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Wangari Maathai

Women Make The Difference In Action on Climate Change

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Greenbelt Movement in Africa

I just spent the last three days in St. Louis, Missouri with the group, Just Moms STL to help them develop a plan to put pressure on the elected representatives with the power and ability to help move families away from a horrible situation and clean up the burning radioactive dumpsite. This Superfund site and emergency situation has been ignored by the U.S. Environmental Protection Agency for decades. In brief the recent study done by the State Attorney General’s office said they community could experience in 3 to 6 months a Chernobyl like event exploding and releasing radioactive wastes throughout the area.

The leaders are women with children, jobs, homes to care for that are leading this fight. But then most of the groups CHEJ works with are led by women 80% at our last count. Yet there is so little recognition of the women in the environmental moment, a frustration that I’ve felt for decades. Yes, my friend and fellow Goldman Prize winner rightfully received recognition but she’s the exception and her work, which continues today is critical to addressing climate change.

Returning home from my work with Just Moms STL, checking my e-mails I came across the article that was written by Tracy Mann from Earth Island. It’s worth a read because it says everything I would have said. Strange it came when it did, fate maybe. Below is an excerpt but the entire article is worth the read.

“In fact, women organizing to protect natural resources and develop community resilience is not a new phenomenon. In the 1970s a group of peasant women in the India threw their arms around trees to prevent the destruction of forests in Northern India in an action that came to be known as the Chipko, or Treehugger Movement. Led by Nobel Laureate Wangari Maathai, the Kenya-based Green Belt Movement mobilized rural women to plant trees to restore plundered forests, generate income and serve as an engine of empowerment. In the 1980s, American Lois Gibbs led the famous Love Canal protest in upstate New York to expose and rectify the toxic waste dump over which her town had been constructed. Her years-long struggle inspired her to organize women and people of color around the common interest of climate justice. Canada’s Tzeporah Berman has been on the frontlines of community-based movements against environmental threats since the 1990s when she was in the forefront of the Clayoquot Sound protests against the unconscionable clearcutting of temperate rainforest in Western Canada. More recently she has led acts of civil disobedience against the transnational pipeline and tar sands expansion.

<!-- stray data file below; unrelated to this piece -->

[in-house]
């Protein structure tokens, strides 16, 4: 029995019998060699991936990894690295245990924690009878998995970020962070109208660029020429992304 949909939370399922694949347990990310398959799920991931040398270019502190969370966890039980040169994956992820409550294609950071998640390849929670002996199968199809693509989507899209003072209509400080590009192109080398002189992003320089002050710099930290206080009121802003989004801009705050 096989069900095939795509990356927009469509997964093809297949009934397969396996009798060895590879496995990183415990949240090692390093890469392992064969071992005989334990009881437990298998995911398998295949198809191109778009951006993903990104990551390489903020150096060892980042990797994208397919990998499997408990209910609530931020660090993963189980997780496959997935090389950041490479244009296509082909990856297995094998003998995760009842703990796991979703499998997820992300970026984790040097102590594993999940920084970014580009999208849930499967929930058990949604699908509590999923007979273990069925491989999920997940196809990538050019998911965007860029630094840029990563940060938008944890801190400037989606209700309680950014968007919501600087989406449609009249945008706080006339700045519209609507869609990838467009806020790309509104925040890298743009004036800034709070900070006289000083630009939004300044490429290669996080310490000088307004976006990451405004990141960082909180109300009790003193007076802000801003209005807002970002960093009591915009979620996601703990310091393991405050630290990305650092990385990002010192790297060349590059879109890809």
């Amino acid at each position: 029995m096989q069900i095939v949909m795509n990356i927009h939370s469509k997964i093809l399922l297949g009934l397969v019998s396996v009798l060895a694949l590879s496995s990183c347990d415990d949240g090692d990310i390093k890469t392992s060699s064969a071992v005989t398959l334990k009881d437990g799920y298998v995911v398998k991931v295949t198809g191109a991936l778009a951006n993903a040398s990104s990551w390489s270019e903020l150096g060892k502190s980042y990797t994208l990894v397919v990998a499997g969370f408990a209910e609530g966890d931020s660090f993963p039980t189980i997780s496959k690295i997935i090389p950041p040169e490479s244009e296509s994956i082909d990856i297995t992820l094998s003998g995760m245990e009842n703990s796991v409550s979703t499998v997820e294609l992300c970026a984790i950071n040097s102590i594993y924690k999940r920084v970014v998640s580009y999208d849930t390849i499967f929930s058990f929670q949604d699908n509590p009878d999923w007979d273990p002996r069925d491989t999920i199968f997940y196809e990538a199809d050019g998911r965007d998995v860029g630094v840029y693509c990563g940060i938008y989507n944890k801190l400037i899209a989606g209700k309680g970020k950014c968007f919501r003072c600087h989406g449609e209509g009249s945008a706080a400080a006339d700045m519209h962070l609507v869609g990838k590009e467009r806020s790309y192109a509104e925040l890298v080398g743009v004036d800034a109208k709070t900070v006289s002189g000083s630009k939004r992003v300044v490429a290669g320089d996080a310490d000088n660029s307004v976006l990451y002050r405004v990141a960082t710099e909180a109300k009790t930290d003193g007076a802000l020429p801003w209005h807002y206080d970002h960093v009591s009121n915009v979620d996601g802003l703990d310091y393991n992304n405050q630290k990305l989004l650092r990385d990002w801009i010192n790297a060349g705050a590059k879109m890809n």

The women mobilizing for September 29 may not yet be known as leaders or heroes, but the Global Women’s Climate Justice Day of Action is one more potent opportunity to tell their stories. It’s an opportunity for global women to join hands, just as my mother and sister and I did 45 years ago, and take their rightful place at the front of the parade, as essential catalysts to solutions to our greatest of all challenges.”

To read the full article click here:

There Can Be No Meaningful Action on Climate Change Without Women

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Where In The World Is Gina McCarthy?

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Has EPA Administrator Gina McCarthy totally written off oversight and action in contaminated communities and the Superfund program? Is she just turning a deaf ear to the cries for help?

McCarthy did visited Colorado after and EPA cleanup accidentally released a million gallons of toxic wastewater into the Animas River, a tributary of the Colorado River turning the water orange color. That was so big, so bad, she just couldn’t ignore it.

McCarthy said about the accident, “It is a heartbreaking situation.” I can’t disagree with that but what about all the on-going toxic waste sites where children, hardworking tax paying families live and can’t even get a simple response or acknowledgement from her office?

I’ve never seen so many community being treated so poorly by EPA. This past week in Springfield, Ohio over 700 people turned out at a meeting to tell EPA “NO.” Even the Chamber of Commerce (not always standing with us) paid for buses to help people get to the EPA meeting to show EPA people are serious. State Senator Chris Widener (R) also called on EPA to remove hazardous. Quite loudly they said, “Dig it up and take it out!”  Did that get McCarthy’s attention?

EPA wants to dig up more than 2.8 million gallons of wastes that sits over the drinking water aquifer and put it into an adjunct hole, which also sits above the aquifer that provides drinking water to county families. The community has been fighting for years to get the wastes away from their drinking water source.

Ohio not alone. A deaf ear was turned to the folks in Birmingham, Alabama a low wealth community of color. Instead of listening to a very strong assessment by the federal health agency (ATSDR) that children are at serious risk in North Birmingham stating: